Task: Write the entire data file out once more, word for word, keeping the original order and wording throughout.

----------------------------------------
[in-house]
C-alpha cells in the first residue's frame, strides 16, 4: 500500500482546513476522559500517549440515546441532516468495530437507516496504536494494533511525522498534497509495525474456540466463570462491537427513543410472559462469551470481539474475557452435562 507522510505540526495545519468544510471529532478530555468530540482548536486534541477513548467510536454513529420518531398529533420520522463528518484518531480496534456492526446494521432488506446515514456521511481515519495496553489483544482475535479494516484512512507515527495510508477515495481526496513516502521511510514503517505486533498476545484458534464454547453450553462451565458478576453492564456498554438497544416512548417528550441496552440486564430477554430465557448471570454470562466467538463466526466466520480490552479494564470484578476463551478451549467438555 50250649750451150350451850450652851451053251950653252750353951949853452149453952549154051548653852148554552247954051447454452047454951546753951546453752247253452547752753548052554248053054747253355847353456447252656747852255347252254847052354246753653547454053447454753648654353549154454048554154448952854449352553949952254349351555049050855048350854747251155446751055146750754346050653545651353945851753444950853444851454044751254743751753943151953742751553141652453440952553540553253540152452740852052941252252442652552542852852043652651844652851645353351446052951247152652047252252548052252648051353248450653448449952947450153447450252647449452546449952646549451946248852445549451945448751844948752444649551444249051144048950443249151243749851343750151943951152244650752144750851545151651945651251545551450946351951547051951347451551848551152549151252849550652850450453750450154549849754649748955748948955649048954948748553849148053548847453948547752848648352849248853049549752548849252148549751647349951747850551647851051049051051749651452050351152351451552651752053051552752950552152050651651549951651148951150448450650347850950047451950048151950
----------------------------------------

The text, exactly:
[in-house]
C-alpha cells in the first residue's frame, strides 16, 4: 500500500482546513476522559500517549440515546441532516468495530437507516496504536494494533511525522498534497509495525474456540466463570462491537427513543410472559462469551470481539474475557452435562 507522510505540526495545519468544510471529532478530555468530540482548536486534541477513548467510536454513529420518531398529533420520522463528518484518531480496534456492526446494521432488506446515514456521511481515519495496553489483544482475535479494516484512512507515527495510508477515495481526496513516502521511510514503517505486533498476545484458534464454547453450553462451565458478576453492564456498554438497544416512548417528550441496552440486564430477554430465557448471570454470562466467538463466526466466520480490552479494564470484578476463551478451549467438555 50250649750451150350451850450652851451053251950653252750353951949853452149453952549154051548653852148554552247954051447454452047454951546753951546453752247253452547752753548052554248053054747253355847353456447252656747852255347252254847052354246753653547454053447454753648654353549154454048554154448952854449352553949952254349351555049050855048350854747251155446751055146750754346050653545651353945851753444950853444851454044751254743751753943151953742751553141652453440952553540553253540152452740852052941252252442652552542852852043652651844652851645353351446052951247152652047252252548052252648051353248450653448449952947450153447450252647449452546449952646549451946248852445549451945448751844948752444649551444249051144048950443249151243749851343750151943951152244650752144750851545151651945651251545551450946351951547051951347451551848551152549151252849550652850450453750450154549849754649748955748948955649048954948748553849148053548847453948547752848648352849248853049549752548849252148549751647349951747850551647851051049051051749651452050351152351451552651752053051552752950552152050651651549951651148951150448450650347850950047451950048151950